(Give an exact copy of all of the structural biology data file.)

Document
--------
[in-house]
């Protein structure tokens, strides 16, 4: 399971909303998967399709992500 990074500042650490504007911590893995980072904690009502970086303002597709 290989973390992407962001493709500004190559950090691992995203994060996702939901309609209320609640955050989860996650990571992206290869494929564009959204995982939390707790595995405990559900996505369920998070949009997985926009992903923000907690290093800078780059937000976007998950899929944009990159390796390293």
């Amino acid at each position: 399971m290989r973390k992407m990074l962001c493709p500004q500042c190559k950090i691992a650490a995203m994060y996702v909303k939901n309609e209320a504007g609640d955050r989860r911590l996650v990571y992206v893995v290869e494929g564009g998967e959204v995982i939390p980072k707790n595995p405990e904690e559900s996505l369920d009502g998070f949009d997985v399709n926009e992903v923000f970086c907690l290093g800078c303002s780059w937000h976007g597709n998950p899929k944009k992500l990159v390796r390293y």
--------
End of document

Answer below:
[in-house]
């Protein structure tokens, strides 16, 4: 399971909303998967399709992500 990074500042650490504007911590893995980072904690009502970086303002597709 290989973390992407962001493709500004190559950090691992995203994060996702939901309609209320609640955050989860996650990571992206290869494929564009959204995982939390707790595995405990559900996505369920998070949009997985926009992903923000907690290093800078780059937000976007998950899929944009990159390796390293």
């Amino acid at each position: 399971m290989r973390k992407m990074l962001c493709p500004q500042c190559k950090i691992a650490a995203m994060y996702v909303k939901n309609e209320a504007g609640d955050r989860r911590l996650v990571y992206v893995v290869e494929g564009g998967e959204v995982i939390p980072k707790n595995p405990e904690e559900s996505l369920d009502g998070f949009d997985v399709n926009e992903v923000f970086c907690l290093g800078c303002s780059w937000h976007g597709n998950p899929k944009k992500l990159v390796r390293y």